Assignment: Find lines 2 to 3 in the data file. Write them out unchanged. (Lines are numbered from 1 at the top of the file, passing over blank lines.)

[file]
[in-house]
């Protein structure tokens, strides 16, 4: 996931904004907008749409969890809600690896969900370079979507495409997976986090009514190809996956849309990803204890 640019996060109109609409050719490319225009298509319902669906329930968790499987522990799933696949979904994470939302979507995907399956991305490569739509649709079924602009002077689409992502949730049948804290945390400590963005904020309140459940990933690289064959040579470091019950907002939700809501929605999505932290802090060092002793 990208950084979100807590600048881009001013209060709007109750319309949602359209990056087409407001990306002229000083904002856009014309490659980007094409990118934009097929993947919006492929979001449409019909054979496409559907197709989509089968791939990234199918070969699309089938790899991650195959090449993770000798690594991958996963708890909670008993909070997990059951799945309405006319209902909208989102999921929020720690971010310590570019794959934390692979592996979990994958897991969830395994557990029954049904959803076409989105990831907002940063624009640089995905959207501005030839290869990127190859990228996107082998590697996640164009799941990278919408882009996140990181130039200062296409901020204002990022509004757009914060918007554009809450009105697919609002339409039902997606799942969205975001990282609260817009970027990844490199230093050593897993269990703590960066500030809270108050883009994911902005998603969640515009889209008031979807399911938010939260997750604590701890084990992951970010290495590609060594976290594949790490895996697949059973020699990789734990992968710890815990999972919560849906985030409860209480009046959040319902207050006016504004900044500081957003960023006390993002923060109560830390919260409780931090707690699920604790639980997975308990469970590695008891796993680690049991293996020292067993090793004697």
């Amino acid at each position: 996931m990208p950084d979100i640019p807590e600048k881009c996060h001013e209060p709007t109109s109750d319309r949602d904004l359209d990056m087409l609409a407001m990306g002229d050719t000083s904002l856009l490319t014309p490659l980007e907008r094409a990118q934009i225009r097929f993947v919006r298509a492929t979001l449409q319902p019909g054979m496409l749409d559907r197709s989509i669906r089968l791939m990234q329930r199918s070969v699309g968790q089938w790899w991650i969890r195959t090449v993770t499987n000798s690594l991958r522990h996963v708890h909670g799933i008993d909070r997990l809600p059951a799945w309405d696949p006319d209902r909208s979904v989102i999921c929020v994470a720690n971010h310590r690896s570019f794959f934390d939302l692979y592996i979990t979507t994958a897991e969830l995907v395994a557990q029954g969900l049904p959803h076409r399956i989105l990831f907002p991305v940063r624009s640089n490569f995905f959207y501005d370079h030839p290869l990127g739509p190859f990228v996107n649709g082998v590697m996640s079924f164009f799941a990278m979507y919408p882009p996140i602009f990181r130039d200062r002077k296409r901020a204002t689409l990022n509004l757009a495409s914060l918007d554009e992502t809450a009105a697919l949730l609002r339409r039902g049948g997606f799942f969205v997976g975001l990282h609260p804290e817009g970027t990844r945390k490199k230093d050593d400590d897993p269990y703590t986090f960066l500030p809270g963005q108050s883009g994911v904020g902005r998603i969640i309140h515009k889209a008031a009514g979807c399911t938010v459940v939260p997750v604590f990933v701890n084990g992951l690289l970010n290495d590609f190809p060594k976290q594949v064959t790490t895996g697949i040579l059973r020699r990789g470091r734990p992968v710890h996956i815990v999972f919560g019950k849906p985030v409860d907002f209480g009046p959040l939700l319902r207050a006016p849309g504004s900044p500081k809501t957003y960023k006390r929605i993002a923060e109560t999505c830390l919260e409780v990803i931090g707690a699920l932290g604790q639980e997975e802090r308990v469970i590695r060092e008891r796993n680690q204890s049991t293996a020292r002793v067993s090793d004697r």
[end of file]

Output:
């Protein structure tokens, strides 16, 4: 996931904004907008749409969890809600690896969900370079979507495409997976986090009514190809996956849309990803204890 640019996060109109609409050719490319225009298509319902669906329930968790499987522990799933696949979904994470939302979507995907399956991305490569739509649709079924602009002077689409992502949730049948804290945390400590963005904020309140459940990933690289064959040579470091019950907002939700809501929605999505932290802090060092002793 990208950084979100807590600048881009001013209060709007109750319309949602359209990056087409407001990306002229000083904002856009014309490659980007094409990118934009097929993947919006492929979001449409019909054979496409559907197709989509089968791939990234199918070969699309089938790899991650195959090449993770000798690594991958996963708890909670008993909070997990059951799945309405006319209902909208989102999921929020720690971010310590570019794959934390692979592996979990994958897991969830395994557990029954049904959803076409989105990831907002940063624009640089995905959207501005030839290869990127190859990228996107082998590697996640164009799941990278919408882009996140990181130039200062296409901020204002990022509004757009914060918007554009809450009105697919609002339409039902997606799942969205975001990282609260817009970027990844490199230093050593897993269990703590960066500030809270108050883009994911902005998603969640515009889209008031979807399911938010939260997750604590701890084990992951970010290495590609060594976290594949790490895996697949059973020699990789734990992968710890815990999972919560849906985030409860209480009046959040319902207050006016504004900044500081957003960023006390993002923060109560830390919260409780931090707690699920604790639980997975308990469970590695008891796993680690049991293996020292067993090793004697």
């Amino acid at each position: 996931m990208p950084d979100i640019p807590e600048k881009c996060h001013e209060p709007t109109s109750d319309r949602d904004l359209d990056m087409l609409a407001m990306g002229d050719t000083s904002l856009l490319t014309p490659l980007e907008r094409a990118q934009i225009r097929f993947v919006r298509a492929t979001l449409q319902p019909g054979m496409l749409d559907r197709s989509i669906r089968l791939m990234q329930r199918s070969v699309g968790q089938w790899w991650i969890r195959t090449v993770t499987n000798s690594l991958r522990h996963v708890h909670g799933i008993d909070r997990l809600p059951a799945w309405d696949p006319d209902r909208s979904v989102i999921c929020v994470a720690n971010h310590r690896s570019f794959f934390d939302l692979y592996i979990t979507t994958a897991e969830l995907v395994a557990q029954g969900l049904p959803h076409r399956i989105l990831f907002p991305v940063r624009s640089n490569f995905f959207y501005d370079h030839p290869l990127g739509p190859f990228v996107n649709g082998v590697m996640s079924f164009f799941a990278m979507y919408p882009p996140i602009f990181r130039d200062r002077k296409r901020a204002t689409l990022n509004l757009a495409s914060l918007d554009e992502t809450a009105a697919l949730l609002r339409r039902g049948g997606f799942f969205v997976g975001l990282h609260p804290e817009g970027t990844r945390k490199k230093d050593d400590d897993p269990y703590t986090f960066l500030p809270g963005q108050s883009g994911v904020g902005r998603i969640i309140h515009k889209a008031a009514g979807c399911t938010v459940v939260p997750v604590f990933v701890n084990g992951l690289l970010n290495d590609f190809p060594k976290q594949v064959t790490t895996g697949i040579l059973r020699r990789g470091r734990p992968v710890h996956i815990v999972f919560g019950k849906p985030v409860d907002f209480g009046p959040l939700l319902r207050a006016p849309g504004s900044p500081k809501t957003y960023k006390r929605i993002a923060e109560t999505c830390l919260e409780v990803i931090g707690a699920l932290g604790q639980e997975e802090r308990v469970i590695r060092e008891r796993n680690q204890s049991t293996a020292r002793v067993s090793d004697r």